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ASL: rate

The word rate has a variety of meanings and each of those meanings is signed in a different way.

If you mean rate as in: "The ASL teacher rated his students’ signing skills" you could use a sign such as:



If you mean rate as in: "I rated his presentation abilities after his in-class presentation" you could use signs such as:
IX-[he/she/that person] presentation-[LECTURE] FINISH, I MULL-OVER DECIDE POSS-[hers/his/that-person's] SKILL LEVEL.

If you mean rate as in: "The movie was rated R" you could sign it as:
"THAT MOVIE R-[slightly-shaken.]
Or if you are being emphatic you could sign: "THAT MOVIE R-[jabbed-forward.]

If you mean rate as in "annual percentage rate" you would just spell APR.  The argument that the viewer won't understand what APR means could be applied to any language not just American Sign Language and Deaf people.  The ability in "any" language to understand an acronym is dependent on the listener or viewer being familiar with the acronym.  The sign for Annual Percentage Rate is to spell APR!  If you need to "explain" what APR means you can sign:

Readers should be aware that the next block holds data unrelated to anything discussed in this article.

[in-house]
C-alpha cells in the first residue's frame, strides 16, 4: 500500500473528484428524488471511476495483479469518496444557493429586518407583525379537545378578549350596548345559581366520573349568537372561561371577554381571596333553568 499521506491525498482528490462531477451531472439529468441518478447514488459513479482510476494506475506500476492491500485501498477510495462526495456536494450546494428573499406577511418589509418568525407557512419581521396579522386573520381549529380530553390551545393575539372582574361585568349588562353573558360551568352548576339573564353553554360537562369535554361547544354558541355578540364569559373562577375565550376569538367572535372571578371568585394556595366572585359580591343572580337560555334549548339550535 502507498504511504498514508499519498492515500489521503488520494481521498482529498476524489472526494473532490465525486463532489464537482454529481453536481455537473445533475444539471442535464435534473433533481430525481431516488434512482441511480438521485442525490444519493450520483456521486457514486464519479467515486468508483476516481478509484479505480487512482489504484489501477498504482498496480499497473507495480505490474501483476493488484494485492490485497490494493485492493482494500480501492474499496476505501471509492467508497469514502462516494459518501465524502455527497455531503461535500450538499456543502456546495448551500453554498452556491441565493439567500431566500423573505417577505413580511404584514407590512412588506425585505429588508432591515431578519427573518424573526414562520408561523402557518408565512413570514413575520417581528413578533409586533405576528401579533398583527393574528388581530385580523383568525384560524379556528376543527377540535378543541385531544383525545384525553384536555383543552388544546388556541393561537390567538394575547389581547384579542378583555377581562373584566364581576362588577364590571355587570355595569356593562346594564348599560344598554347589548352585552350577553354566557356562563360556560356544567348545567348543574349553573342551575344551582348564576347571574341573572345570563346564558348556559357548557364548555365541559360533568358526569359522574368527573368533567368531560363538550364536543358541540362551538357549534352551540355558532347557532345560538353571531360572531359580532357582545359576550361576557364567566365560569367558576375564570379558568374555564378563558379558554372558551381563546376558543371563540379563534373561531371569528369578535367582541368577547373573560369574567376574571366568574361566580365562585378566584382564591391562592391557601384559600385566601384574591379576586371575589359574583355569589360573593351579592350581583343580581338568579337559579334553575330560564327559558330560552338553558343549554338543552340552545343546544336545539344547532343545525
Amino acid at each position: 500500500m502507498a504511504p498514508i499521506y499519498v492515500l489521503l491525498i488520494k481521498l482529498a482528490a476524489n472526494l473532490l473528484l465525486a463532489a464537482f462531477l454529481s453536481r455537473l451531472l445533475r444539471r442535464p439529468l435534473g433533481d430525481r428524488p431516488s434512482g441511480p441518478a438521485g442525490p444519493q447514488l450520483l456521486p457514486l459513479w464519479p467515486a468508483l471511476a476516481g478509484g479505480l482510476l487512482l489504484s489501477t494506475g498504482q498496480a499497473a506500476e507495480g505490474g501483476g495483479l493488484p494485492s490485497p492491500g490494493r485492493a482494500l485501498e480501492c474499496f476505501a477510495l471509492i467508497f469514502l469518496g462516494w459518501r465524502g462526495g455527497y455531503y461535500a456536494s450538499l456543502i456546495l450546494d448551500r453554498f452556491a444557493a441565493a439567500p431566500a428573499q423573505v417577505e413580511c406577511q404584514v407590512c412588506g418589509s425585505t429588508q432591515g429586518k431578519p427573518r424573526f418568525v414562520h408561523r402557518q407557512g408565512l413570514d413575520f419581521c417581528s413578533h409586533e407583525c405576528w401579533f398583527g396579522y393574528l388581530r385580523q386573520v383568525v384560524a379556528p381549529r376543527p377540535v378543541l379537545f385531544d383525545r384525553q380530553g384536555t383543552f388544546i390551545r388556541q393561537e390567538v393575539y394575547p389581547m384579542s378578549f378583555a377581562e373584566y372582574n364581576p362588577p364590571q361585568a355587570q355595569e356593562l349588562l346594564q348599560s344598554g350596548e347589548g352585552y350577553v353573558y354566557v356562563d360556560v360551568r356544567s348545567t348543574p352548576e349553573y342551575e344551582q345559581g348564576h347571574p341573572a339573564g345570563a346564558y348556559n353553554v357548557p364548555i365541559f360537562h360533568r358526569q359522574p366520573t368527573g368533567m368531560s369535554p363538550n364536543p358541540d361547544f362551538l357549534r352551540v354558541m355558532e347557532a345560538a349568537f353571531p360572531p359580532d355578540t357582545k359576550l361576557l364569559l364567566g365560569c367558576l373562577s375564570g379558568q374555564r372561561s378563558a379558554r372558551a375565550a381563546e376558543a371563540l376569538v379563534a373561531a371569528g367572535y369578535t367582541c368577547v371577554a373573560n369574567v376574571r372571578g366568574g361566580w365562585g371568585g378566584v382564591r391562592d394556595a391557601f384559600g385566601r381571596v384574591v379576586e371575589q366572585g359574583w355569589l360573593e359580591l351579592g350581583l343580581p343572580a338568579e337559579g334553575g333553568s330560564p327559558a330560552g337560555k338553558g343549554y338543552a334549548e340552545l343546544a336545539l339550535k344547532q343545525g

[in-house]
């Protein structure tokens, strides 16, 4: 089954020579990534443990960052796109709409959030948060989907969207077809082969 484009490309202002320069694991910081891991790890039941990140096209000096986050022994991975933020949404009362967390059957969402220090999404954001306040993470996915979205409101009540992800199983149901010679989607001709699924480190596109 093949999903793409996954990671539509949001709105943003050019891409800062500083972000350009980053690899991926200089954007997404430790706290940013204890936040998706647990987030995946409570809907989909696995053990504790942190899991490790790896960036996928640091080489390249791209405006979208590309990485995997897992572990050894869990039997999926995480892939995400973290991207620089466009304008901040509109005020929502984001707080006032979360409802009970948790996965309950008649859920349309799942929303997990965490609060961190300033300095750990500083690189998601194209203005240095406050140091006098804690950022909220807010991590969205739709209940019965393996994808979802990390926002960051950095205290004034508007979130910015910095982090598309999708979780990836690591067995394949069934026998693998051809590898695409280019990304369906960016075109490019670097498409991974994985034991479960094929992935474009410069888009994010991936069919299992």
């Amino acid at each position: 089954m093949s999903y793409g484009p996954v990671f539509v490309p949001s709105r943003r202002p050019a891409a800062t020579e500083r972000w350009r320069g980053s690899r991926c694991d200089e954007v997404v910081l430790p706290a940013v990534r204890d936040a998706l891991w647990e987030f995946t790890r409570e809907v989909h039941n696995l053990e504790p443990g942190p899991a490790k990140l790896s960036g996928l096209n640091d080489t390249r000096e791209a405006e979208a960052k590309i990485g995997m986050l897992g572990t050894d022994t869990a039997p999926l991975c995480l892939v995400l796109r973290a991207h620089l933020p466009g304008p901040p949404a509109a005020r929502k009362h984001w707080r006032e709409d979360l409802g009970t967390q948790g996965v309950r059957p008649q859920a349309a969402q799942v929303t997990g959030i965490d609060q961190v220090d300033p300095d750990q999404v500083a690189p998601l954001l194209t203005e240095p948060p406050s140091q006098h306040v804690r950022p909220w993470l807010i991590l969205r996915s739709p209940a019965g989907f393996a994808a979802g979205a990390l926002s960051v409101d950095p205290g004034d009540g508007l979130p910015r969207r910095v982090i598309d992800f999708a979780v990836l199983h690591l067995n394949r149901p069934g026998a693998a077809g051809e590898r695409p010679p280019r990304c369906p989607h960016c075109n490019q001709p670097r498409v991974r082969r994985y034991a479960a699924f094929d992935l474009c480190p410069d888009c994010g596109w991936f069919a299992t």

fs-RATE (fingerspell rate).

If you need to explain what "yearly percentage rate" means you are going to get into giving a micro-lesson involving signs such as: "APR ITSELF PERCENTAGE THIS-[point-to-referent such as the loan document or an established location used to refer to the loan]. FOR BORROW THAT MONEY YOU PAY BANK INTEREST. YOU PAY INTEREST HOW-MUCH DEPEND APR.  HIGHER APR MEANING YOU PAY MORE. LESS APR MEAN YOU PAY LESS.  "

There are many other ways to sign "rate" depending on your intended meaning. For example you might be referring to a rate of flow and need to use a sign such as:

Thus to know how to sign "rate" you are going to basically have to know how to sign every different meaning of rate while adjusting for levels of context and viewer familiarity with your topic.

There is no "one size fits all "sign" in regard to "rate." If you want to know how to sign rate (and similar multi-meaning words) -- Invest the thousands of hours it is going to take to become generally fluent -- and enjoy the process!




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